Last week, I suggested that Let Go’s title was not meant to be taken in a negative fashion, but instead as an uplifting suggestion of sorts. With Rx Bandits’ Progress, however, that’s likely the opposite. Indeed, given the lyrical content, the album’s title is almost certainly meant to be sarcastic or ironic. The album’s major lyrical through-line is that of existential dread towards modern life, and it’s spoken in relatably broad language. There’s anxiety towards technology and how it has pervaded every aspect of life. (Considering Progress is about to turn 17, RxB was way, way ahead of that curve.) There’s anxiety about conformity and how technology, especially television (because Facebook and Twitter didn’t exist then), is the engine driving that forward. There’s anxiety about the assembly line-ness of modern, workaday life. And there’s anxiety — perhaps more accurately described as anxious anger — towards (our) government’s penchant for prioritizing military spending over anything else. Sometimes angst is just thrown out as a kind of verbal limb flailing (i.e., “What is money if you ain’t got happiness?”), and even then it’s both in step with the album and accessible to the listener. And so is the summery fun music, which I found to be grin-inducingly subversive in context: Here we have hummable ska punk over which is laid cries (and the occasional scream) for help about materialism and war and docility. Maybe that’s why there seems to be a push-pull effect to the songwriting. RxB mostly refuse to stay in one tempo or mode, even within a single song, constantly speeding up or slowing down. It could be another level of commentary on the world around them. Or maybe it’s a coping mechanism for it.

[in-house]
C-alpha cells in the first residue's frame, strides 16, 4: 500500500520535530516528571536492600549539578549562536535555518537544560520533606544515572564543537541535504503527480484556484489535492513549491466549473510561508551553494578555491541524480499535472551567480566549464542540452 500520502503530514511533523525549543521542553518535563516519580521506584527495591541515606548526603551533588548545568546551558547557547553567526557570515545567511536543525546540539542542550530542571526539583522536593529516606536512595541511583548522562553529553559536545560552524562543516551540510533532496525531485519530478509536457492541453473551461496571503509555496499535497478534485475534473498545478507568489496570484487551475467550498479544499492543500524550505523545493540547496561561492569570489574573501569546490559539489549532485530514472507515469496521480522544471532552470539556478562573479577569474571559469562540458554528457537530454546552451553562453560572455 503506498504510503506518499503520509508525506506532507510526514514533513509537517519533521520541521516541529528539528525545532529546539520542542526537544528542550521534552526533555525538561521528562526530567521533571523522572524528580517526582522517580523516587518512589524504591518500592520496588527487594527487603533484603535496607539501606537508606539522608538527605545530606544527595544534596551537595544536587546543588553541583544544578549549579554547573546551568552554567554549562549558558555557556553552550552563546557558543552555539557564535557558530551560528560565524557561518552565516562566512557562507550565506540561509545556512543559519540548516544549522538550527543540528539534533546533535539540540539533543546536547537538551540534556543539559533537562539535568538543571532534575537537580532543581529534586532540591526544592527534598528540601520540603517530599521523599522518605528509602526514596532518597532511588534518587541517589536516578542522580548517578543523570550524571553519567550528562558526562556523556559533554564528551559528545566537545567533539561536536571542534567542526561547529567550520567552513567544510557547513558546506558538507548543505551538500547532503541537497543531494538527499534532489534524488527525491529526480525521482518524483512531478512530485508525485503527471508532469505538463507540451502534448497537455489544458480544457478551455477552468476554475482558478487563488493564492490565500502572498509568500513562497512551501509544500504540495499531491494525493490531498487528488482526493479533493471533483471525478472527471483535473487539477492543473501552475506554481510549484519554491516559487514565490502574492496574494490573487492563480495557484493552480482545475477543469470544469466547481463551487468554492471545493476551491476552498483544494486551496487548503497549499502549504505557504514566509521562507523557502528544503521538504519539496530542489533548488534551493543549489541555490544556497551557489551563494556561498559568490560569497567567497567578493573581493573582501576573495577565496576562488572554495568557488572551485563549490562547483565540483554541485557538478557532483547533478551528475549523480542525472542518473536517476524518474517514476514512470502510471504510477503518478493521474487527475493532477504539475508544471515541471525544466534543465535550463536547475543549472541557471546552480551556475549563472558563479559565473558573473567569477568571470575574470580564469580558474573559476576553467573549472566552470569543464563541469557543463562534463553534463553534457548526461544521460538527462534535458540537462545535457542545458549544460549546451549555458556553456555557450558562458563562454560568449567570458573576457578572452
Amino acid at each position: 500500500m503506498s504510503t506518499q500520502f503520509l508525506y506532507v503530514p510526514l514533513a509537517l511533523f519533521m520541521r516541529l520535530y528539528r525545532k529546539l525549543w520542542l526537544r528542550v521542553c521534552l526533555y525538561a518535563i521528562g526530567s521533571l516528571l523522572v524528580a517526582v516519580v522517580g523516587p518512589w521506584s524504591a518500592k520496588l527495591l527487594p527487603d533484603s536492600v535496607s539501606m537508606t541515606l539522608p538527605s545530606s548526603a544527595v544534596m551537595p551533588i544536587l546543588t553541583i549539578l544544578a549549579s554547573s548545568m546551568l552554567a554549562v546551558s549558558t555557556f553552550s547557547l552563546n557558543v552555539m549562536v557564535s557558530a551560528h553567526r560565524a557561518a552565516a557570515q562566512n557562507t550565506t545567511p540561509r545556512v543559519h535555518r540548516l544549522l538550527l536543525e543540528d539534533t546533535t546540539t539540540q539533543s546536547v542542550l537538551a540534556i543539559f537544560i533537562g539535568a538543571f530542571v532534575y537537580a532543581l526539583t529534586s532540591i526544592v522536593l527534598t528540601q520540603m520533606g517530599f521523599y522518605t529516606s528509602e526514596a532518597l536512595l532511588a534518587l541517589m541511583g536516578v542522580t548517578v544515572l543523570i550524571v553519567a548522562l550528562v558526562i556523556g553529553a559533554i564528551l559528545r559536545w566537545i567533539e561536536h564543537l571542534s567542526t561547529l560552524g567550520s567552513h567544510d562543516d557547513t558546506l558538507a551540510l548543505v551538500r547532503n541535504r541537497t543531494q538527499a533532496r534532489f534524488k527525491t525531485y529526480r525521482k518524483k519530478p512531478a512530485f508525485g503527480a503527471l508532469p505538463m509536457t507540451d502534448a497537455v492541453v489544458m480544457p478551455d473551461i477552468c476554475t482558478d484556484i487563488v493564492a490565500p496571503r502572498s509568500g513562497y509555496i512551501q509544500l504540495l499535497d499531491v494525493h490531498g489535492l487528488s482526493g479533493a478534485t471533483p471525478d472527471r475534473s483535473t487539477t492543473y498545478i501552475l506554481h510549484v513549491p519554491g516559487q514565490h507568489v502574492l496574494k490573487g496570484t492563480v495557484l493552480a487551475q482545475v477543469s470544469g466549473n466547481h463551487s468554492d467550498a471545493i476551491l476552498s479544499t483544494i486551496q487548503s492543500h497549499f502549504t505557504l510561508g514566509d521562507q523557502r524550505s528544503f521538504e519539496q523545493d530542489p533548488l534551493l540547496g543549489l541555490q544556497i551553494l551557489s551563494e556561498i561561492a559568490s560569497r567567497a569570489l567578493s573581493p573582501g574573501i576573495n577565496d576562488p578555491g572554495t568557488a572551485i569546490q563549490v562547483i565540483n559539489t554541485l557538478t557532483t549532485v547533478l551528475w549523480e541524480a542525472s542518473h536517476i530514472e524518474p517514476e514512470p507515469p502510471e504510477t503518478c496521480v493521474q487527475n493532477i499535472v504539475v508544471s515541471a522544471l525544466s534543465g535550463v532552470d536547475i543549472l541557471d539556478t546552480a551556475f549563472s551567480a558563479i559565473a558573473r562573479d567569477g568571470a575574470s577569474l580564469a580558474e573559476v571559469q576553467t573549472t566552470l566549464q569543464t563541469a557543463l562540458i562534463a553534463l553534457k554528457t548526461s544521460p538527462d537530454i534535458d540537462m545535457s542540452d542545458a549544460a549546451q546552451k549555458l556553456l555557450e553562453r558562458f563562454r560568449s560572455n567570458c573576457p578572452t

Looking past ska, the band utilized a broader spectrum of sounds to help support their heavy subject matter.